In Sultana’s Dream, her second suite of prints with Durham Press, Chitra Ganesh has brought to life an eponymous short story by Rokeya Sakhhawat Hossain, first published in 1905 in The Indian Ladies’ Magazine (Madras, India). The story’s narrator is Sultana, an Indian woman of Hossain’s time who practices purdah (the seclusion and veiling of women). In a dream, she visits Ladyland, where she experiences a society administered by and for women, made possible by the purdah-like seclusion of men—the result of a catastrophic military failure by men that was remedied through strategic technological inventions by women. The peaceful country is ruled by a generous and progressive queen who rigorously promotes education, science and horticulture for her female subjects. Water is collected from the atmosphere by an enormous balloon, solar power fuels cooking and heating, and flying cars provide transportation. The tale closes with an abrupt return to reality for both the awakened Sultana and reader.
Ganesh’s 27 images, which featured prominently in her solo exhibition in New York at the Kitchen in the fall of 2018, convey Hossain’s prescient anticipation of technological and social advances. Simultaneously, the viewer is made acutely aware of Hossain’s unrealized ambitions for female agency and sustainable resources. For the artist, Hossain’s text represents “the enduring relevance of feminist utopia imaginaries in offering an invaluable means of envisioning a more just world.”1 The work’s somber ethical and social content is complemented by the artist’s fanciful world, in which women express their individuality through creative self-adornment, Gaudí-like architecture, fantastical vehicles and exotic horticulture. Throughout, Ganesh’s grounding in popular visual cultures of India and of the West is apparent. In a departure from her usual vibrant color palette culled from graphic novels, these bold images are printed only in black. The paper’s pale umber tone suggests an old manuscript, further complicating the futuristic images.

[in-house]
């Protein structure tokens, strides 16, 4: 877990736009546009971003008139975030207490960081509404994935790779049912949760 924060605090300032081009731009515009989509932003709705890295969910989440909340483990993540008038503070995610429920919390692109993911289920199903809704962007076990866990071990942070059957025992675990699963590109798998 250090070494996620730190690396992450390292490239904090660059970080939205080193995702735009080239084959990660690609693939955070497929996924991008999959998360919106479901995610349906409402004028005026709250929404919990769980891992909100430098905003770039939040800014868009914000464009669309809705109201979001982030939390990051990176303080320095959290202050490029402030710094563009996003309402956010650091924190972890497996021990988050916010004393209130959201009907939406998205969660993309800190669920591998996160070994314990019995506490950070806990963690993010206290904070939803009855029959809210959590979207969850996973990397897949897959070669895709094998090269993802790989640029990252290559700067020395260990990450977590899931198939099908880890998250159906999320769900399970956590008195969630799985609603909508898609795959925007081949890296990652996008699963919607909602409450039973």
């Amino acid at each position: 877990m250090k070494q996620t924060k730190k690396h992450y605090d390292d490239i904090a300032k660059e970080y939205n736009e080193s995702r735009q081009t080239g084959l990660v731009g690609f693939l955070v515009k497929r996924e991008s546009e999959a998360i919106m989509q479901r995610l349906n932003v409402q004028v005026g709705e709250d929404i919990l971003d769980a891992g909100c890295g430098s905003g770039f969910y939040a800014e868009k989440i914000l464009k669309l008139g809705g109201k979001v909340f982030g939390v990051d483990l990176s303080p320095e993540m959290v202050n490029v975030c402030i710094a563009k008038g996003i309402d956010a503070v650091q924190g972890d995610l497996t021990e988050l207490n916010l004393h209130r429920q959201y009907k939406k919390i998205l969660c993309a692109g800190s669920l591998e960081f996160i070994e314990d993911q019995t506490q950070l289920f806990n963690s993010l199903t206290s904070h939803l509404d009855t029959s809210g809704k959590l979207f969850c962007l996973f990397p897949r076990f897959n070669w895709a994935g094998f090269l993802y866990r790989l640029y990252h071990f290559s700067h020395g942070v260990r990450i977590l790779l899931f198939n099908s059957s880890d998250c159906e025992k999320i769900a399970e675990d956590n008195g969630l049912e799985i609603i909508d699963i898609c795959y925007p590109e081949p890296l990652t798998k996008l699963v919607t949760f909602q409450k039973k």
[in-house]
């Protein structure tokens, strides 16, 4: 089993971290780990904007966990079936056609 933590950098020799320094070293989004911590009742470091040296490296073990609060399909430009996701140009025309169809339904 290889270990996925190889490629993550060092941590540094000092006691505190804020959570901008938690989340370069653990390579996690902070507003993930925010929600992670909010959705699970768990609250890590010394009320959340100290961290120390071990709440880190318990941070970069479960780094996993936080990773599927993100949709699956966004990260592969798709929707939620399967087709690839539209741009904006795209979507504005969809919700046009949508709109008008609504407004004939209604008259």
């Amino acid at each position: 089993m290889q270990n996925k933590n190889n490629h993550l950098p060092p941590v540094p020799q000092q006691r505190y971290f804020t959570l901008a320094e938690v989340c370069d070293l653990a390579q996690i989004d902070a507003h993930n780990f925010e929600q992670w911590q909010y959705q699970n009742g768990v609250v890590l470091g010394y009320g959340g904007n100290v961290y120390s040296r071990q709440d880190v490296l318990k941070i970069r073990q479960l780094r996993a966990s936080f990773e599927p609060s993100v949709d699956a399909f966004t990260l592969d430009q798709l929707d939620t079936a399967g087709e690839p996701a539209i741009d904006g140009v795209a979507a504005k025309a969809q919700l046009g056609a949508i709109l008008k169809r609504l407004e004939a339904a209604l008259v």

Some images relate to specific passages, while others evoke Hossain’s characters and ethos more broadly, such as Baby Queen which shows the seated sovereign of Ladyland crowned with emanating rays of enlightenment. Ganesh also ventures beyond the text, exploring the contemporary resonance of the story in prints such as Event Horizon. Here Ganesh provides a Desi-inspired image of female empowerment: a young woman with eye tattoos gazing skyward at a female superhero charging through the night sky.2
- Artist’s introduction, published in the portfolio.
- Facial dot tattoos are applied in Hindu societies for body ornament and beautification. They also have religious connotations and are believed to ward off evil.